HIV Survival Increases with Antiretroviral Therapy
Still, patients only live two-thirds as long as general population
FRIDAY, July 25 (HealthDay News) -- Significant declines in mortality and an increase in life expectancy have been seen among HIV-positive patients using combination antiretroviral therapy, according to study findings published in the July 26 issue of The Lancet.
Robert Hogg, of the BC Centre for Excellence in HIV/AIDS in Vancouver, British Columbia, Canada, and colleagues estimated the benefit of combination antiretroviral therapy on mortality and life expectancy for HIV-positive patients. Life tables were constructed to estimate life expectancy for patients on combination antiretroviral therapy in 1996-1999, 2000-2002 and 2003-2005. The average number of years remaining to be lived and potential years of life lost were also calculated.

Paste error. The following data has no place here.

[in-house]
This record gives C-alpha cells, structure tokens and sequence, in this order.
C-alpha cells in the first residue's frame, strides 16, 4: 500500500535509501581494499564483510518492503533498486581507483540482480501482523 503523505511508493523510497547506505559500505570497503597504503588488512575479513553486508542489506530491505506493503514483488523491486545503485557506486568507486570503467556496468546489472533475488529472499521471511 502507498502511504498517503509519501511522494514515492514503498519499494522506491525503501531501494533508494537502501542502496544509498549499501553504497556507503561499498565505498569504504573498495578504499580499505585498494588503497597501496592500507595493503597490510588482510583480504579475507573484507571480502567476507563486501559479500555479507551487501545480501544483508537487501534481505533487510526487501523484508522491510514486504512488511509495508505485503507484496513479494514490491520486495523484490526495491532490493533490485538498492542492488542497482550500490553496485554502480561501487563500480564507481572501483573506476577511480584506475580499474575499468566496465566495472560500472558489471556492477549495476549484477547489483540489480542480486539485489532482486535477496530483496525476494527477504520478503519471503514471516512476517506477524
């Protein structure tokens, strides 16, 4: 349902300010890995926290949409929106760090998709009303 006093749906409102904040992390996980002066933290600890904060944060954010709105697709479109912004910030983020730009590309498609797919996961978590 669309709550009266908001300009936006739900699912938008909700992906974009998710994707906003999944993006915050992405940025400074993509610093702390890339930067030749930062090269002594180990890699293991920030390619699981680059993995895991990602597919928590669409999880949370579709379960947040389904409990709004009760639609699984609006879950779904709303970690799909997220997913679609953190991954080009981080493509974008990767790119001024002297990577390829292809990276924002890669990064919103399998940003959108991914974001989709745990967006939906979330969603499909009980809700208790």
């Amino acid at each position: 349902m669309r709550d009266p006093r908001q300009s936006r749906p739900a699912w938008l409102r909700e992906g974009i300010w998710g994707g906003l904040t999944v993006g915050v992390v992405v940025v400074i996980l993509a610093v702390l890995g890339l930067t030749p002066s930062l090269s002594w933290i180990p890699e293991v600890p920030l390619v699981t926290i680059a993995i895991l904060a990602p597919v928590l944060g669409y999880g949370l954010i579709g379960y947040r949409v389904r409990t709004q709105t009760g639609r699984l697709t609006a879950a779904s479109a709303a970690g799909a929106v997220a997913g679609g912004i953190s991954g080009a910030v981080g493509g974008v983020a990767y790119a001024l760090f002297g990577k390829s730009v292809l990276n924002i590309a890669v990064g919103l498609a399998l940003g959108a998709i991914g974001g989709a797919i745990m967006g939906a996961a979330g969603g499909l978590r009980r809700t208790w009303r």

Among patients taking combination antiretroviral therapy, the researchers found that crude mortality rates decreased from 16.3 deaths per 1,000 person-years in 1996-1999 to 10 deaths per 1,000 person-years in 2003-2005. The investigators also found that potential years of life lost per 1,000 person-years decreased from 366 to 189 years, and life expectancy at age 20 years increased from 36.1 years to 49.4 years.
"Life expectancy in HIV-infected patients treated with combination antiretroviral therapy increased between 1996 and 2005, although there is considerable variability between subgroups of patients," the authors conclude. "A person starting combination therapy can expect to live about 43 years at 20 years of age, about two-thirds as long as the general population."
Funding provided by GlaxoSmithKline.